It goes without saying some patient encounters are more energizing and rewarding than others. As a corollary, some chief complaints similarly suck the joy out of the shift even before beginning the patient encounter.
This entertaining study simply looks for any particular time differential relating to physician self-assignment on the electronic trackboard between presenting chief complaints. The general gist of this study would be that time-to-assignment reflects a surrogate of a composite of prioritization and/or desirability.
These authors looked at 30,382 presentations unrelated to trauma activations, and there were clear winners and losers. This figure of the shortest and longest 10 complaints is a fairly concise summary of findings:
Despite consistently longer self-assignment times for certain complaints, the absolute difference in minutes is still quite small. Furthermore, there are always issues with relying on these time stamps, particularly for higher-acuity patients; the priority of “being at the patient’s bedside” always trumps such housekeeping measures. I highly doubt ankle sprains and finger injuries are truly seen more quickly than overdoses and stroke symptoms.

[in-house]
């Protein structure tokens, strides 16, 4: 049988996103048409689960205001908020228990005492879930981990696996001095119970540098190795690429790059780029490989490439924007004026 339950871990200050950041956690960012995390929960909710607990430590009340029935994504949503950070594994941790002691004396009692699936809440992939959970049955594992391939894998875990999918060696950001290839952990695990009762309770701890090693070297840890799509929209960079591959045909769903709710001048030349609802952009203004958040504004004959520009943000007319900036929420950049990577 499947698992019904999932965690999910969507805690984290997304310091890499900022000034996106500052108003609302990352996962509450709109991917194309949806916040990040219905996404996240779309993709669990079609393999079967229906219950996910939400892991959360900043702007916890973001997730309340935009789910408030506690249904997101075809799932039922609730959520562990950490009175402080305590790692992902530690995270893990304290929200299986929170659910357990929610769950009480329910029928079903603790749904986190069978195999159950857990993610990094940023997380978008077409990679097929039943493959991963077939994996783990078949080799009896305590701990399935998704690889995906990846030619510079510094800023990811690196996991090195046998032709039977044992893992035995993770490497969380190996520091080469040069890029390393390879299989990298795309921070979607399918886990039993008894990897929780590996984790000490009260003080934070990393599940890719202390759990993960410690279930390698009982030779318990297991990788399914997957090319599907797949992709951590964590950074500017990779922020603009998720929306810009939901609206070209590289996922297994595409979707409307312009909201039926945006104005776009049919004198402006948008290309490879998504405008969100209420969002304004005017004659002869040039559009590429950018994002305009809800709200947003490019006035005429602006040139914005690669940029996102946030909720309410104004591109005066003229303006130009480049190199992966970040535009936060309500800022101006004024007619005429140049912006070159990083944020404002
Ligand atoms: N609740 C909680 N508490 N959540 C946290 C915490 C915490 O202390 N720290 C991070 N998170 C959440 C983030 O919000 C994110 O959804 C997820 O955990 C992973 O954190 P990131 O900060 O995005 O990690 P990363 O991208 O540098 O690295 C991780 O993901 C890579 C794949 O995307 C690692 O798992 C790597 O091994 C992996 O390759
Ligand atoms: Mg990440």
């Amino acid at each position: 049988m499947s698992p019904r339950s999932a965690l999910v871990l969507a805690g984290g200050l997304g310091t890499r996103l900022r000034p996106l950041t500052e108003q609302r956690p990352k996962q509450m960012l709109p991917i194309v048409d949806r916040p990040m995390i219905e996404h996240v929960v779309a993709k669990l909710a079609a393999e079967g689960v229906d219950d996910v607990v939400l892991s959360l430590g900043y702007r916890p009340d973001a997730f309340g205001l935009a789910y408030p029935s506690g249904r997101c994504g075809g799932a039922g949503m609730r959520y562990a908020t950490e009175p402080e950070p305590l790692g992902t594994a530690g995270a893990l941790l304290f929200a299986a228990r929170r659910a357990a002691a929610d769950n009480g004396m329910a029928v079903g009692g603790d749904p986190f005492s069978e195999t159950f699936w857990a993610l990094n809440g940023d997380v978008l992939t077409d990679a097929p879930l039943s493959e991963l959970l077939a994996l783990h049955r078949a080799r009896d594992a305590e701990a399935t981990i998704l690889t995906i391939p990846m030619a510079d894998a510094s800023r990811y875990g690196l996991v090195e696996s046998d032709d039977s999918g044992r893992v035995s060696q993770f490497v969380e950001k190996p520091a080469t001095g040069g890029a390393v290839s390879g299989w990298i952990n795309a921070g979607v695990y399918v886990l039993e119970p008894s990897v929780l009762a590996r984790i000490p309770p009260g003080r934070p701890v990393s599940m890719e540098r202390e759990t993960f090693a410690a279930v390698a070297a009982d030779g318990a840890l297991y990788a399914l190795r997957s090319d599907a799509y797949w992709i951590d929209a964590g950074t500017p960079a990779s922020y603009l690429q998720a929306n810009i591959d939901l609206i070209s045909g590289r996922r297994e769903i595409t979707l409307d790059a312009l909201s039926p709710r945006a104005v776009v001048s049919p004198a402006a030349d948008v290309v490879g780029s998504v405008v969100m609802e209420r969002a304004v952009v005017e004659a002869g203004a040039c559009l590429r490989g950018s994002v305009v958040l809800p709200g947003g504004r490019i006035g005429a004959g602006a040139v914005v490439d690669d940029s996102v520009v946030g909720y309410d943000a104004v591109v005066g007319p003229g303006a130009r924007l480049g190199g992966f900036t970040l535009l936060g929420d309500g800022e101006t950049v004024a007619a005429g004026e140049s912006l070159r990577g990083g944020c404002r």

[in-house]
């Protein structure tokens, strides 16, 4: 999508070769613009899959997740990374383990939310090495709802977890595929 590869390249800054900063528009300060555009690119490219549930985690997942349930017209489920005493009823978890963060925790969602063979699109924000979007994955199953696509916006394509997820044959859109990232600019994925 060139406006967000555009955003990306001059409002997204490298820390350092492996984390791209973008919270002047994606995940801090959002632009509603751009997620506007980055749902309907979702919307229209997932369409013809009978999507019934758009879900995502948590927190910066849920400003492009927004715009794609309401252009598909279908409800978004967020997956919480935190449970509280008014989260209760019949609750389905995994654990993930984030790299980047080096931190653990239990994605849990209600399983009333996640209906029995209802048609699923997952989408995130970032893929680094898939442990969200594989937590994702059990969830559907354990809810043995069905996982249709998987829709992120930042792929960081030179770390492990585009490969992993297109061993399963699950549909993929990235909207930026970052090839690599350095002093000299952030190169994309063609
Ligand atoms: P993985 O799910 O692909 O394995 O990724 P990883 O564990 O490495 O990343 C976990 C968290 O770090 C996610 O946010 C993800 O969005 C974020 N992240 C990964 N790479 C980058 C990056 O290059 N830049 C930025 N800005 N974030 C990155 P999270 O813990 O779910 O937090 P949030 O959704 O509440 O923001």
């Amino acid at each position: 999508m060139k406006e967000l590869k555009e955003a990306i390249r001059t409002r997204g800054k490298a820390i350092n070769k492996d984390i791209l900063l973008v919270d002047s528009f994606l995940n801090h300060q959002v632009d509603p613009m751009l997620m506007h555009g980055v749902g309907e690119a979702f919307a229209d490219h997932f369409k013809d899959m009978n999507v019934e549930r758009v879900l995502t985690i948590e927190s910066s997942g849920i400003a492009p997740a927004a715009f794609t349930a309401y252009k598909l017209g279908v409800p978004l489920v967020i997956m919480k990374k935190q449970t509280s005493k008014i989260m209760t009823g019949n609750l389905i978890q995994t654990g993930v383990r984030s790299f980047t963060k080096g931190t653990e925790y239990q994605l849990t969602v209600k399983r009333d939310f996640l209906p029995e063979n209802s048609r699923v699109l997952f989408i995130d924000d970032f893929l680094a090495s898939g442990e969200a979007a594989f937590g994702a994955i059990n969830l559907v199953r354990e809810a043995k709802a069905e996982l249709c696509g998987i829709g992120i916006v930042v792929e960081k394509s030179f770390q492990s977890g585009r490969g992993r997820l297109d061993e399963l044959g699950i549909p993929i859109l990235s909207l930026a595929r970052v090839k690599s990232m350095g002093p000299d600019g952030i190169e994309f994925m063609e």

Vaginal bleeding, on the other hand … is deservedly pulling up the rear.
“Cherry Picking Patients: Examining the Interval Between Patient Rooming and Resident Self-assignment”